Survivors want life in jail for abusers

25 Nov, 2021 - 00:11 0 Views
Survivors want life in jail for abusers

The Chronicle

Angela Sibanda, Chronicle Reporter
IT HAS taken a Bulawayo woman nearly 50 years to openly talk about how she was raped by her cousin when she was only 14 years old and her family swept the matter under the carpet.

Now 61 years old, the woman broke down as she narrated how her family concealed the crime thereby forcing her to live with the burden until the perpetrator passed away.

“I was staying with my uncle and my cousin who is a son to my mother’s elder sister raped me several times and each time he threatened me with a knife and when I reported the rape to the elders no one believed me,” said the woman whose identity cannot be revealed for ethical reasons.

She said each time she is reminded of the sexual assault, she is overwhelmed with emotion.

“I lost my virginity to someone who was forcing himself on me and this could have ruined my chances of marriage.

It’s actually by grace that I didn’t fall pregnant during the whole ugly and dirty ordeal. If I had my way I would ensure such monsters are sentenced to life in prison,” she said.

This sad story came out at a community consultation meeting on the Minimum Mandatory Sentencing on Rape and other sexual offences held at Pelandaba Hall last week.

The meeting was one of the public engagement meetings being held in all the 10 provinces following a petition that was submitted by Msasa Project to the Parliamentary Portfolio Committee on Women Affairs, Community and SMEs Development.

The woman said she decided to open up during the meeting for the first time as she felt the sentences that were being proposed for rapists at the meeting were not deterrent enough. She said even her children do not know that she was raped.

She said only life imprisonment will be deterrent enough.

Her harrowing experience is being reported as Zimbabwe today joins the rest of the world to mark the International Day for the Elimination of Violence against Women which falls on November 25 annually.

The day kicks off the 16 Days of Activism against Gender Based Violence, running from November 25 to December 10.

“I remember the morning after the day I lost my virginity, I endured the pain as I washed my bloody blankets. My cousin brother is now late but I continue to relive those painful moments from time to time,” she said.

Another woman told the same meeting that she was forced to take her teenage daughter to an orphanage after she was raped by an unidentified man who never served any sentence as he was let out on bail. He came back and threatened to take my daughter outside the country.

“My family is broken, I wished to live with my daughter and watch her grow but now I cannot because the abuser was let loose and he threatened to steal my daughter and take her to South Africa”, she said.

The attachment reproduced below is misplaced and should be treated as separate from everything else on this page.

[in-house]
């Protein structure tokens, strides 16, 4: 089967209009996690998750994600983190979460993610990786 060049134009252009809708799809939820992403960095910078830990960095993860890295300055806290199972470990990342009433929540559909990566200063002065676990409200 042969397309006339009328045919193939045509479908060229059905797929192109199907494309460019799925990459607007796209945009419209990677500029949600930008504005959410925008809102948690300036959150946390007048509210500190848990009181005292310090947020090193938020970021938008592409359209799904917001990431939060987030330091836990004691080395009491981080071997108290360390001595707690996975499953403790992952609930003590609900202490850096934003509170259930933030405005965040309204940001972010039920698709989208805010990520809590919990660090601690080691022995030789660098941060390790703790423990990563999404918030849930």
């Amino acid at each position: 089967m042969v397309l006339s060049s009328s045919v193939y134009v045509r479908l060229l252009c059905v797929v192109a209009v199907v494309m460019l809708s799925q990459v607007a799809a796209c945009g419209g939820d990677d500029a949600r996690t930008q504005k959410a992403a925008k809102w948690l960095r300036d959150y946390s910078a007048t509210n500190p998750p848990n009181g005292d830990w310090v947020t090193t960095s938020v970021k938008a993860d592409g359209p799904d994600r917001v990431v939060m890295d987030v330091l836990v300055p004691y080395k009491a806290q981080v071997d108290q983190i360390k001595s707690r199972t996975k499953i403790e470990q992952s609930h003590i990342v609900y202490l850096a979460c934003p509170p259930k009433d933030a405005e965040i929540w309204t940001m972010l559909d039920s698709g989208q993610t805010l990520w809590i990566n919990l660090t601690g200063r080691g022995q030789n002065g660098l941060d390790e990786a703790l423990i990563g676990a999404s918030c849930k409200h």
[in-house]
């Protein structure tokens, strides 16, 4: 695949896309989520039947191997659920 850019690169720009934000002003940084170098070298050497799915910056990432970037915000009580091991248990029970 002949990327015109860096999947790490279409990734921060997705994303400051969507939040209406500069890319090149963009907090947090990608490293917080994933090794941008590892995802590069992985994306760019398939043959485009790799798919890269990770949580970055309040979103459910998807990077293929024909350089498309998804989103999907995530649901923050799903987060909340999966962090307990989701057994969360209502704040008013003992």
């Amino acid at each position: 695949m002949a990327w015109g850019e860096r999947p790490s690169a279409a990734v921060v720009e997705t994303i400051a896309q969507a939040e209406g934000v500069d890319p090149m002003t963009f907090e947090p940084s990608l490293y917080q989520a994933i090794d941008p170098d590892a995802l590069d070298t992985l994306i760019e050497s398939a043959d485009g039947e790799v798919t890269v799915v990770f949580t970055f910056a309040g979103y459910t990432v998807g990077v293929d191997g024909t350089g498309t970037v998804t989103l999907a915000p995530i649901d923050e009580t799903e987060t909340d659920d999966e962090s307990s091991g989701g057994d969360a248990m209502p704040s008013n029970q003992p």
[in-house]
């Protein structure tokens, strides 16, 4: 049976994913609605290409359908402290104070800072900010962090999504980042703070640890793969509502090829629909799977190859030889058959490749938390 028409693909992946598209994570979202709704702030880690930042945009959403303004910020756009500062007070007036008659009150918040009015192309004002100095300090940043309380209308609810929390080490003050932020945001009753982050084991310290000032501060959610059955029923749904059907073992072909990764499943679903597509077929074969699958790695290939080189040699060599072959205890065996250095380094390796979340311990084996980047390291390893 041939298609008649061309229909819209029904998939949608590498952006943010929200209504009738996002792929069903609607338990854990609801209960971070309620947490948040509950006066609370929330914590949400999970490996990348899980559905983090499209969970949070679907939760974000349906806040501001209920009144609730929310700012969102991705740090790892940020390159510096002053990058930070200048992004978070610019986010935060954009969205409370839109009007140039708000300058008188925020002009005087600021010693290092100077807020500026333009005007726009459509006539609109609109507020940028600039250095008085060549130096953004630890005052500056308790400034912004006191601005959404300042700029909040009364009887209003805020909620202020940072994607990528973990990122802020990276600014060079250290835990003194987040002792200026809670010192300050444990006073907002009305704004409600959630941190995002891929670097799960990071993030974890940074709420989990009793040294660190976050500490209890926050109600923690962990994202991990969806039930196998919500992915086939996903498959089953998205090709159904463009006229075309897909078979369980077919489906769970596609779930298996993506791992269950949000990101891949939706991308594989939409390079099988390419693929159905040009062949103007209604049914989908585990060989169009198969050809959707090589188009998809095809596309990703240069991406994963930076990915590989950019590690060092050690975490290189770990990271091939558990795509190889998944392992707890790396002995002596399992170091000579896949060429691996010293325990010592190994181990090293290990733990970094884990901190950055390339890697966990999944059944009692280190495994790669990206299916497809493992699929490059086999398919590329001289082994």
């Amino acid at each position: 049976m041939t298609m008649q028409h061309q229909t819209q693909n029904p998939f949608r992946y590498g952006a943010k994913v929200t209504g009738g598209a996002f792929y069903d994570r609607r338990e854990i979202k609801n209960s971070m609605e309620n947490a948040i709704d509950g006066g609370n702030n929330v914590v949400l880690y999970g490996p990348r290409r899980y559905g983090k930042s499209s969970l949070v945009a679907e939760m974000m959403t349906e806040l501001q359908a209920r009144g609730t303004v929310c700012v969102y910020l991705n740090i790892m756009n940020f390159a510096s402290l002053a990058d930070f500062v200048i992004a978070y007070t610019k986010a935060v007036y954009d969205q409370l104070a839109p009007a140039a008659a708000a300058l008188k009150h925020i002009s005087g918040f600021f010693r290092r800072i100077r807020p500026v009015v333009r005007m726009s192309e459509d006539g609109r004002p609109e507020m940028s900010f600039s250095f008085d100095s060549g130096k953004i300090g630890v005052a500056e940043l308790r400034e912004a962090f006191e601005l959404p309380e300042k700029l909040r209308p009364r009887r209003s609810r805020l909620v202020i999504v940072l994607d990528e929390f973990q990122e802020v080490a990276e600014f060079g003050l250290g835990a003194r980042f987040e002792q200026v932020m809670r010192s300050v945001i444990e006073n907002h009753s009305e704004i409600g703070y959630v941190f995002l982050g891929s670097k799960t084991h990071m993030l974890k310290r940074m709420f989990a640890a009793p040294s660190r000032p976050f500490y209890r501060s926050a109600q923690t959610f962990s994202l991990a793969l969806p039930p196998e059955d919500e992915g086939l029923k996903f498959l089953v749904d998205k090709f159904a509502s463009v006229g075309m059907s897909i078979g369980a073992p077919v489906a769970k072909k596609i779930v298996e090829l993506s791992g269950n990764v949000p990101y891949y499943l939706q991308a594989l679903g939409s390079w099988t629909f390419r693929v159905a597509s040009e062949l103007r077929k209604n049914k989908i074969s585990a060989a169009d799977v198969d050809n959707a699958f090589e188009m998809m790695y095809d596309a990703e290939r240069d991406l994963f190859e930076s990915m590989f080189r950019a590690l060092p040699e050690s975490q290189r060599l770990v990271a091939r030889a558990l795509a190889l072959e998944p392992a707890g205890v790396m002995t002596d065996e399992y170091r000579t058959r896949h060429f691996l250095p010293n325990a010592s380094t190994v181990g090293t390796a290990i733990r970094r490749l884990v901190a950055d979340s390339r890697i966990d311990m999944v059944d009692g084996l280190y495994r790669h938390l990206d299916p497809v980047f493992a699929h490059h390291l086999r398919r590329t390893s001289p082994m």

The woman said she also tried to seek help from lawyers and law association that deal with such issues but never got the help.

“I then decided to take my child to an orphanage to save her from this evil man and I also feel like the only sentence fit for such people is life in prison. Society should not accept such people back into the community,” she said.

According to statistics from the Zimbabwe Gender Commission, 22 women are raped daily in Zimbabwe,
646 are sexually harassed every month while one in three girls is raped or sexually harassed before they reach the age of 18.

Addressing Parliamentarians during a panel discussion on Gender Based Violence during Covid-19 on Tuesday, the Gender Commission CEO Ms Virginia Muwanigwa said Covid-19 has resulted in the rise of GBV cases as restrictions limited victims’ ability to report.

“The issue of travelling letters made reporting even harder as the process took time and victims felt it was uncomfortable to start explaining themselves on why they needed to travel to medical centres since their desired services were not being offered locally,” she said.

A representative of the Zimbabwe Republic Police during the discussions Chief Inspector Samantha Chanetsa said GBV cases involving children and disabled were posing challenges.

“Sexual harassment and other gender-based violence against children and the disabled are usually a matter of   discovery rather than reporting which makes it difficult for cases to be handled as reports come after weeks, months or years,” she said.

According to the UN, nearly one in three women have been abused in their lifetime and in times of crisis, the numbers rise as seen during the Covid-19 pandemic and recent humanitarian crises, conflicts and climate disasters.

This year the United Nations is marking the 16 Days of Activism against Gender-based Violence from 25 November to 10 December 2021 under the global theme set by the UN Secretary-General’s UNiTE campaign: “Orange the World: End Violence against Women Now.”

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